Friday, December 23, 2011

The new land.

I was informed last week that I would be going to Antarctica. I packed all my cold weather gear and camera equipment and waited. It was like this 90 % of the time. Pack and wait....
    It was about two in the afternoon, three days after the call that a very obviously unmarked government vehicle pulled up in front of  my house. It was parked out front for a good ten minutes before my phone rang. The dry voice asked if I was packed. I was. He told me to place everything I was taking in the garage on a blue tarp. I told him everything was already there. Good.
  I walked out the front door with a light jacket on and my iPad in hand. I slipped into the back seat as the door opened for me. I closed the door and the driver peered at me in the rear view to inspect that I was ready to go. I smiled widely. I always smile at these guys. I thing it irritates them slightly. Only once had a woman picked me up. She looked at me the same way. So much for my charming nature.
After a long drive we pulled into an outskirts airstrip. The sign said International Airport. I guess a two seater to Canada makes it international. I would be taking a two seater to my destination. A Harrier.
Vertical takeoff always sounds cool, but it is pretty lame actually. I walked over to the jet and climbed up. In my seat was a manilla envelope, a flight suit and a digital tablet. I climbed back down and put on the flight suit, climbed back up and in. I buckled in and with a broad smile at the pilot we were off. Or up, I guess. I opened the envelope and took out the contract. Flipped through it quick (top secret...treason...blah blah blah) and signed the bottom. Standard. I flipped the iPad on and plugged my headset into it.
"The information contained on this device is for your eyes only..." the voice said.
"New narrator." I thought. Briefly wondering how one gets that job, if it is union, or have to audition...
The narrator told me I was headed to a local base, onto another plane, then onto a carrier, then a sub, and finally into a hot zone. Hot zone was their way of saying a well protected area. Very well protected. I perused through some grainy photos of an area with some blobs circled in red and labeled 'structure'. I will see it when I get there I thought. We were starting our descent.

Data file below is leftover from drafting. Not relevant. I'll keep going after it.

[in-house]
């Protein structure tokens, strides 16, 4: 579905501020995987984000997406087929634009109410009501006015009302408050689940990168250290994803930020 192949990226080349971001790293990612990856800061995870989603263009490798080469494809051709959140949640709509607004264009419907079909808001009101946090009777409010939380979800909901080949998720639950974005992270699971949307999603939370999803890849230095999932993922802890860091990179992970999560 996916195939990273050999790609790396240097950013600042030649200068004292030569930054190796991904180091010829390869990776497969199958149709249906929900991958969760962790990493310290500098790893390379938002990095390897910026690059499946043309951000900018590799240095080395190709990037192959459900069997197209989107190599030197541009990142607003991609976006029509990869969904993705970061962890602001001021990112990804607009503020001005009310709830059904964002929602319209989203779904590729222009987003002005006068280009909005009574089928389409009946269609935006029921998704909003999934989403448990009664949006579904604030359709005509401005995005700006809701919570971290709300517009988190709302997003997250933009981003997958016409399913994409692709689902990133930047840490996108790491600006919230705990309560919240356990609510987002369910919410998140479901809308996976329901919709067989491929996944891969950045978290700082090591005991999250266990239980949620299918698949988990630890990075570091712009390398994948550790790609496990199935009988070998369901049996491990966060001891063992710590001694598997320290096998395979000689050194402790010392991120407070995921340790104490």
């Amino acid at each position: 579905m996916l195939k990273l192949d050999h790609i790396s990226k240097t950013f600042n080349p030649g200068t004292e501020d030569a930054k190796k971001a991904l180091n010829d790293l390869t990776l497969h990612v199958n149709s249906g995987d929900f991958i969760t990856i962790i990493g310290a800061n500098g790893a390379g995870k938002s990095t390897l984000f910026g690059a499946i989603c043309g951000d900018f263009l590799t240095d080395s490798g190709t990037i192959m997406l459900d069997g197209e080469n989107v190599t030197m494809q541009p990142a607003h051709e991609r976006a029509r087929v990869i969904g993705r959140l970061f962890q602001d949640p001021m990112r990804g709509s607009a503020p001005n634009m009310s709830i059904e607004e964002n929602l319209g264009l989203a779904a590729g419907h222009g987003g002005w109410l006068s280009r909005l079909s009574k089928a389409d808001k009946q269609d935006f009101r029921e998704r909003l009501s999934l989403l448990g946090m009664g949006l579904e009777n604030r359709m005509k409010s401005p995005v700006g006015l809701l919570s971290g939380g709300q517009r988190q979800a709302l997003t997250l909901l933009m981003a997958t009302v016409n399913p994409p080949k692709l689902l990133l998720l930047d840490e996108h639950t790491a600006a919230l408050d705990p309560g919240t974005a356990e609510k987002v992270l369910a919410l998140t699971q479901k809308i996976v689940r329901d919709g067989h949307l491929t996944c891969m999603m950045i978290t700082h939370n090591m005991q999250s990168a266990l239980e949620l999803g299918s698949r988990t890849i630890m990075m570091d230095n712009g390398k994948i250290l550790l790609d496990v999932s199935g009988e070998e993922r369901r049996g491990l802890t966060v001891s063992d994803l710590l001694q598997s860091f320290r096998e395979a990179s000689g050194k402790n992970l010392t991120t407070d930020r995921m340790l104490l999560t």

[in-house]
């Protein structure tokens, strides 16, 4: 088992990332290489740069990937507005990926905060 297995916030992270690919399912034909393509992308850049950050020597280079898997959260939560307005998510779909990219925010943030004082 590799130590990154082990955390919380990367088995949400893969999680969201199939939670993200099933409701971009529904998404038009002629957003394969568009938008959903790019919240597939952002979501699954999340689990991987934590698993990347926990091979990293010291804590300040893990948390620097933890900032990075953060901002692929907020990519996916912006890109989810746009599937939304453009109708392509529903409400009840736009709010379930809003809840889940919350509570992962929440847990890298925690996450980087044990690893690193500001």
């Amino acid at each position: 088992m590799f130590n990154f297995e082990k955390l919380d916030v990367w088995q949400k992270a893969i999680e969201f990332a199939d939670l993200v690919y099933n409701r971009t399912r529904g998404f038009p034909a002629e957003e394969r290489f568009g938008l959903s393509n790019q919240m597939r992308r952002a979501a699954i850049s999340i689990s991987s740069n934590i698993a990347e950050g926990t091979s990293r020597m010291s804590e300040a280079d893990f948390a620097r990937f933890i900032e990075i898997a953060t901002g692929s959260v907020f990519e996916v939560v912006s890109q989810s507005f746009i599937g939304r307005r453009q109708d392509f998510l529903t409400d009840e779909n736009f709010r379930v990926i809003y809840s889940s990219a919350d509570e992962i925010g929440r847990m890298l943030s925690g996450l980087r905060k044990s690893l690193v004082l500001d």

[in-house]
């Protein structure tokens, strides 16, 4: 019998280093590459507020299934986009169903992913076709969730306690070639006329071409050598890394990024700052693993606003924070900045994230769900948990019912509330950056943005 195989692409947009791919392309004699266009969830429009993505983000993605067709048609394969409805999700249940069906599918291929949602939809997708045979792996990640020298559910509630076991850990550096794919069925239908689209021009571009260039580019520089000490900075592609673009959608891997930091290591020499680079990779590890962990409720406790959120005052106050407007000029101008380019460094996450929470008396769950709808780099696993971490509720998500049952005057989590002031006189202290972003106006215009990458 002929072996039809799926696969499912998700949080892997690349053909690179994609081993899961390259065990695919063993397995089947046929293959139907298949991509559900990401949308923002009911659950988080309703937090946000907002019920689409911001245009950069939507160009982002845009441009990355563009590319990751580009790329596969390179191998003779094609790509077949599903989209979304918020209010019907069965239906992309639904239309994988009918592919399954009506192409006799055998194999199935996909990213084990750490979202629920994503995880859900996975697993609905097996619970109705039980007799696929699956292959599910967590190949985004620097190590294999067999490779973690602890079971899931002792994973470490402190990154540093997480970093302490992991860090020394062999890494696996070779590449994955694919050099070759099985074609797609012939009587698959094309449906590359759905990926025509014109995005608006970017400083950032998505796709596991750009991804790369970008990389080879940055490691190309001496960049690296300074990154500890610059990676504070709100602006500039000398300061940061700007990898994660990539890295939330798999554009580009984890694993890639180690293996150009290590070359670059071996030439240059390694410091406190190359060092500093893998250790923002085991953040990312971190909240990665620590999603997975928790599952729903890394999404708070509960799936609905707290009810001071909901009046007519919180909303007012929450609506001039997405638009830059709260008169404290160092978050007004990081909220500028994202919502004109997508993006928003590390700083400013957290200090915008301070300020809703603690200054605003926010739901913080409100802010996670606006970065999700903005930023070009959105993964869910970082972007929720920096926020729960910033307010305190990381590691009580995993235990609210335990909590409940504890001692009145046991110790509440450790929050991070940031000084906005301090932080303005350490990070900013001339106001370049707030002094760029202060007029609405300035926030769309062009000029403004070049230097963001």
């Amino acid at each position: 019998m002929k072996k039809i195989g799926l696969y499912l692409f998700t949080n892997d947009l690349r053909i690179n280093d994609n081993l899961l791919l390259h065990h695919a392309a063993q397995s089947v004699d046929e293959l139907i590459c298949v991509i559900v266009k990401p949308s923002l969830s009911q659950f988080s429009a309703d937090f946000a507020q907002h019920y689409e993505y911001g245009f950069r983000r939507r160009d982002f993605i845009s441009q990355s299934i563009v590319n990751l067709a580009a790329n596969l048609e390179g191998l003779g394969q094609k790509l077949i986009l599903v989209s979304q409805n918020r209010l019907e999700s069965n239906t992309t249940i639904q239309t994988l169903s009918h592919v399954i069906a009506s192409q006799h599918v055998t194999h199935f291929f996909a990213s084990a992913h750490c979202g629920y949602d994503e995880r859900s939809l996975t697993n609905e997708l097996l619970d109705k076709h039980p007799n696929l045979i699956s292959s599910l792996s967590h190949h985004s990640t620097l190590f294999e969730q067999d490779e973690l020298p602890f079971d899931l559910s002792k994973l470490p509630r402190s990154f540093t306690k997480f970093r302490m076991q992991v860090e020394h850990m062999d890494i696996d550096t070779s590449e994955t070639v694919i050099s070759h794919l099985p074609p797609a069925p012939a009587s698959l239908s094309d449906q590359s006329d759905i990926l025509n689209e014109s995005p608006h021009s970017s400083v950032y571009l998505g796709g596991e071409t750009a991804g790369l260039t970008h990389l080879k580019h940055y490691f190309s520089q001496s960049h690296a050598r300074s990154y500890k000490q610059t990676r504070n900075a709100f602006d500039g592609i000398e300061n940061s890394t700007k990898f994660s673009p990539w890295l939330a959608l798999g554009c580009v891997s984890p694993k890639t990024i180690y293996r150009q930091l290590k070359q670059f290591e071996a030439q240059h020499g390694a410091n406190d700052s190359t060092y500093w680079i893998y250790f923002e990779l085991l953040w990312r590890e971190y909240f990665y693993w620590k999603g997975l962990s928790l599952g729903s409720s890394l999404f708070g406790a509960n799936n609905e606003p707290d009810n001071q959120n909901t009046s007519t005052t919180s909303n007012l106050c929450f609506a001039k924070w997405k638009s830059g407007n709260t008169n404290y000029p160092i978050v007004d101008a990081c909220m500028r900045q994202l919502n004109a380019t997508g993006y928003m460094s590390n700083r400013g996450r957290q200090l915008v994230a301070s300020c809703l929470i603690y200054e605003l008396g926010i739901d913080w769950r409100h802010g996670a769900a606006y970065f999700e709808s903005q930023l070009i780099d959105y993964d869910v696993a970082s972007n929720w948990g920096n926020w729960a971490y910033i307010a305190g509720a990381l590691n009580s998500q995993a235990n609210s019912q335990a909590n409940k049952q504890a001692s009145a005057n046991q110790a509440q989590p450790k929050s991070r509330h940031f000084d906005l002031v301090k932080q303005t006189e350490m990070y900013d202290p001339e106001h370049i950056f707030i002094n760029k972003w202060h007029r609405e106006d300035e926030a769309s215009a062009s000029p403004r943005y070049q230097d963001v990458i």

Climbing out of the sub and onto a dock on the continent of Antarctica was a little surreal. I've been in subs before, but not a long trip. I had forgotten if it was day or night and stepping out of the sub I still couldn't tell. Day and night sometimes interchange here. The dock is a standard Army Corps of Engineers quick set up deal. It feels like you are walking across canoes that can hold up a tank. At the end of the dock I am met by several men in fatigues that tell their rank, but no their names. Two Sergents. Maybe. They lead me up an incline. As the ground starts to level off, I now understand what the photos were of. Structures. Several of them. Low arcing buildings buried in the ground. Older than anything I have seen.
I see the stuff I left in the garage in a crate, parachute strings still attached. I quickly start setting up cameras. They trust me because there are two things they know about me. I don't have any family and no close friends and I'm damn good at what I do.
I spend the next two weeks shooting buildings being excavated and tools being unearthed. These people set up for the changing weather and eventually were snowed in permanently. Twenty thousand years before the pyramids were built. As I'm packing up to leave the first real archeologists and anthropologists arrive. The Army always makes sure there is no alien technology to be found. Seriously. Unfortunately they usually wreck quite a bit of history. Aliens. Whatever.
The ride home is less interesting. Boat to Australia and a long flight home. I look in the garage and my stuff is there. In a crate. I walk into my living room a sit down in my Lazy Boy. I let out a sigh as my eyes close. My thoughts drift. I dream I am back on the sub. An alarm is going off. Everyone is running around. I get knocked down a flight of steps and jolt awake from the feeling of falling. The alarm sound is my phone is ringing. I sigh again as I answer the phone. At least I don't have to pack again.

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